A Chatham Architect Designs a Prize-Winning Poolhouse
By day, it appears to be a cluster of nicely maintained farm buildings, just as the Chatham architect James Dixon intended. This is but one of the aspects of this poolhouse project that impressed the jury at the Eastern New York chapter of the American Institute of Architects, which, on February 22 of this year, granted it a Design Excellence Award—one of just three to be presented in 2010.
Photographs by John Kane
Dixon’s firm designed the adjacent garden sheds in conjunction with the Litchfield county landscape architect Dirk W. Sabin, who oversaw the pool design and developed a master plan for the 200-acre Litchfield County estate. A stone fireplace and pergola provide a windscreen and a shaded sitting area at one end of the pool. During the day, the structure captures daylight from every direction; it is only at night that the plan of Kent, CT lighting designer Matthew Preston kicks in. Outside, his choices are suitably barn-like. Indoors, he specified dim-able overhead halogen fixtures that resemble old-fashioned streetlamps and used concealed beam lights to highlight the upper portion of the frame. According to Dixon, the owners also use lots of candles at night.
Inside, an exposed, custom-designed timber frame, fashioned from reclaimed beams, reinforces the farm vernacular in an otherwise surprisingly streamlined, modern pavilion, open to light, air and views, a design the AIA jury cited for its “lovely clarity of form.” The steel-and-glass doors, some as tall as sixteen feet, were handmade by the Kent, CT fabricator Peter Kirkiles.
The focal point of the kitchen—what Dixon calls “the millwork cube”—is one side of a box containing all of the water and electricity required for the kitchen, bathroom, laundry, and water heater. On the kitchen side, the cube is faced with patinated stainless steel, the same material Dixon specified for the minimalist island counter. “We wanted it to have an industrial feel, not too shiney,” he says. The floor is polished concrete, stained a warm gray. Like all of the surfaces in the structure, it is utilitarian (water-dog-and-kid-proof) yet beautiful.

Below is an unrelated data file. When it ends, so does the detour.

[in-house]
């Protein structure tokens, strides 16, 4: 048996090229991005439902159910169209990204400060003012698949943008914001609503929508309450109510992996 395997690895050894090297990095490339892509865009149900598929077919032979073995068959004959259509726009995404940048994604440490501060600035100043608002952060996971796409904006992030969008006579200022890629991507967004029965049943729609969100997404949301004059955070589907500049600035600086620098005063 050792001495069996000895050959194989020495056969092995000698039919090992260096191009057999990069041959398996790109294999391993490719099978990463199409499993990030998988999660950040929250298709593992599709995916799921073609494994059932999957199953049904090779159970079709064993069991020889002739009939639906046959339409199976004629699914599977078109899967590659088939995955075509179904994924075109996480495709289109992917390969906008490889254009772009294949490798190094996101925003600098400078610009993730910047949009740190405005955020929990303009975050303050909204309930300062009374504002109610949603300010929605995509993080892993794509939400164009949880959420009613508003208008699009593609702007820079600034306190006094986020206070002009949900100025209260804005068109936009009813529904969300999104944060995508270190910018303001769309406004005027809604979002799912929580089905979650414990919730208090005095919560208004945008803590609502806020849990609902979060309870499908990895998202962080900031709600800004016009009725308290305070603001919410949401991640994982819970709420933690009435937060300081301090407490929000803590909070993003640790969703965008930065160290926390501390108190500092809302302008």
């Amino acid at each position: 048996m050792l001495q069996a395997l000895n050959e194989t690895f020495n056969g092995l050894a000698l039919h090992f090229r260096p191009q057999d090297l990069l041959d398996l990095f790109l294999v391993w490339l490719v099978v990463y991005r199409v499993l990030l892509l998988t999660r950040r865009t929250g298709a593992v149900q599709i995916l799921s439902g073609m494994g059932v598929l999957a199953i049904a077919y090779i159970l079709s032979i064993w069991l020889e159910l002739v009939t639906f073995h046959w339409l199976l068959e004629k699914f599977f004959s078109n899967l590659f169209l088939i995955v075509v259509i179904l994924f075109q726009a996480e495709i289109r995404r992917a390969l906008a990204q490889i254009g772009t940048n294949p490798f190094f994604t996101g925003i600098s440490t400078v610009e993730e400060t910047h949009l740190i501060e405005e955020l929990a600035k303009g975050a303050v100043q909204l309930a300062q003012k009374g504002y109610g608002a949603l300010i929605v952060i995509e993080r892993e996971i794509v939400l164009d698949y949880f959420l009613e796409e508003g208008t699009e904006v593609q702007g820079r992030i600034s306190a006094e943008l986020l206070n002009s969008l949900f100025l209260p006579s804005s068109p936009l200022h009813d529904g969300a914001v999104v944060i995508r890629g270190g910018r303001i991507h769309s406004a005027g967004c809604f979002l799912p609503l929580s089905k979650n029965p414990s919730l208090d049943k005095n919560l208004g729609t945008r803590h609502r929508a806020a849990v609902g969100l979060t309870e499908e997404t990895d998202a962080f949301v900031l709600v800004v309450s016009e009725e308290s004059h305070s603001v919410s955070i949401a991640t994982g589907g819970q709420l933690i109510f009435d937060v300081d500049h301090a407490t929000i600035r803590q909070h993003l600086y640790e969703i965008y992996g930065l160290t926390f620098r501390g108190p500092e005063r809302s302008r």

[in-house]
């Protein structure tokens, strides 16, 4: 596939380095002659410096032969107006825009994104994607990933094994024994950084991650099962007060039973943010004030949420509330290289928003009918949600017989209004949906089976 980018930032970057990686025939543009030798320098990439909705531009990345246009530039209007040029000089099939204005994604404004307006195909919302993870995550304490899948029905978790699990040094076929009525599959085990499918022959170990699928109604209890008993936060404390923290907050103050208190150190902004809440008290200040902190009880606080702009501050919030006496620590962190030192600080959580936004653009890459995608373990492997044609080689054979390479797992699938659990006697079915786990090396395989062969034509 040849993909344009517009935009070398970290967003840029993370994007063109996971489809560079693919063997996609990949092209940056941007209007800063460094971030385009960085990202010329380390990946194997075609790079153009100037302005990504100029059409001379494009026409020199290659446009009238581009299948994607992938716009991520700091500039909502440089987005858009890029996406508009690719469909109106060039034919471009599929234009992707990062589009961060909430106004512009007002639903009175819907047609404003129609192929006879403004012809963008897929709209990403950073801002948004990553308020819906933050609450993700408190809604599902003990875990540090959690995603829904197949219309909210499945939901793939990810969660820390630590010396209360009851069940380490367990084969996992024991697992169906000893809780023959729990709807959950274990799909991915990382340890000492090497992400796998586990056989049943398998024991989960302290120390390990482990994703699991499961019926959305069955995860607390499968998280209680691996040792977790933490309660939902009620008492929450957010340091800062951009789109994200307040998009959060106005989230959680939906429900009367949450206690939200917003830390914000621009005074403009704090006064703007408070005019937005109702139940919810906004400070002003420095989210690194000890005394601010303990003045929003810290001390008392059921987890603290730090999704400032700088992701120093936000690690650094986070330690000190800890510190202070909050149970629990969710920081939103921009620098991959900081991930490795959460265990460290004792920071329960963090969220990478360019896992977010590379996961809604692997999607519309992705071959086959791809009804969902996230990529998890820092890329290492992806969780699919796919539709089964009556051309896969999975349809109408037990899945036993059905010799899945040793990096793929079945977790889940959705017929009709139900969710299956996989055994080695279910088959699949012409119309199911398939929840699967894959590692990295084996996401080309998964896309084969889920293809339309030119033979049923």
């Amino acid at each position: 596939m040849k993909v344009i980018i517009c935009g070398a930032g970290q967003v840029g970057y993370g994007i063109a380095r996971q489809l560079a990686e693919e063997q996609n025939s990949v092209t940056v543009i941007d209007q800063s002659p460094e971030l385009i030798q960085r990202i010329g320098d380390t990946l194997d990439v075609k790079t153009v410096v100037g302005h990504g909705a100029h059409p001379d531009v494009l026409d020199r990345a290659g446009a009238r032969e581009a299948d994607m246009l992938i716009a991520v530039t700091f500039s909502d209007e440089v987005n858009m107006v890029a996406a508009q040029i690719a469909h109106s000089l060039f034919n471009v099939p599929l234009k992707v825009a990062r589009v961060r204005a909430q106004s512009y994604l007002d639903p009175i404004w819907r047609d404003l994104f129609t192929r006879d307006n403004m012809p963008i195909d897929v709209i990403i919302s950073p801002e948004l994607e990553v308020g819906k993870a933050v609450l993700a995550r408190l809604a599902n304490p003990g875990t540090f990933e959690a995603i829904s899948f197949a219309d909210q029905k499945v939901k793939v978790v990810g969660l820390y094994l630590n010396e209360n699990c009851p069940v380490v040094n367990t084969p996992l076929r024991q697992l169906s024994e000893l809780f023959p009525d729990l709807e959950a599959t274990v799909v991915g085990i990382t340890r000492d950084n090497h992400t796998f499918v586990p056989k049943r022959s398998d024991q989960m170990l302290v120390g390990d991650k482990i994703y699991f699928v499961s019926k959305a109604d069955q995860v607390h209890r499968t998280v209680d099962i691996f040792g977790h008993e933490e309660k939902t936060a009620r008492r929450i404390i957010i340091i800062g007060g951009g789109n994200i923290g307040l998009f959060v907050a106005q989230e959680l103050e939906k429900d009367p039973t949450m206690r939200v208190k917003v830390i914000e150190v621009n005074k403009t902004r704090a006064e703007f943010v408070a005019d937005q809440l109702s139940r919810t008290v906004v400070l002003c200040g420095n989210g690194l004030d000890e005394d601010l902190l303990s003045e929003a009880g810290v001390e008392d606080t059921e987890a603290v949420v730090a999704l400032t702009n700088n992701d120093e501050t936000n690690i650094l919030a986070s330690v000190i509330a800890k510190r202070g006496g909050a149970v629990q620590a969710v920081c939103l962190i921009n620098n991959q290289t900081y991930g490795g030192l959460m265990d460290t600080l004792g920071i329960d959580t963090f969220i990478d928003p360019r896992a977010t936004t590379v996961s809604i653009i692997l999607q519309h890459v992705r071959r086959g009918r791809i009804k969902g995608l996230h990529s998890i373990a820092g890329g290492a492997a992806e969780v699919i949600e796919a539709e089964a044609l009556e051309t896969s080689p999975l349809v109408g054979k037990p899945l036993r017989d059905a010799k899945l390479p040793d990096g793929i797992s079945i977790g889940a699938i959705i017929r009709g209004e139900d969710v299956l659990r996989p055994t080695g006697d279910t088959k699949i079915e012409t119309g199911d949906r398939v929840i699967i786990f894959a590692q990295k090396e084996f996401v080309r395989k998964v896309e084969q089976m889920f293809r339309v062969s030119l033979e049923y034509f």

Instead of protruding in its own separate shed, as is usual, the screened porch shares a roof with the rest of the structure. When the doors between the porch and the interior are open, the entire house becomes, in effect, screened.
In season, the barn doors on each side are usually left open and, during the day, the inner folding glass-and-steel doors are, as well. At night, of course, the latter must be closed to ward off insects. “The magic of these doors is that each panel opens like a casement and has its own screen,” Dixon says. “Even once they are closed for the evening, you can still capture the breezes.” Of Peter Kirkiles, who designed and made the doors, Dixon says, “He’s a genius.”
“I designed the frame and a Canadian company that specializes in this sort of thing made it to measure out of reclaimed timber beams,” Dixon says. It is virtually the only part of the house that was not done by local designers or craftsmen. “They assembled the whole thing up in Canada, took it apart, put it on a truck, then reassembled it on site.”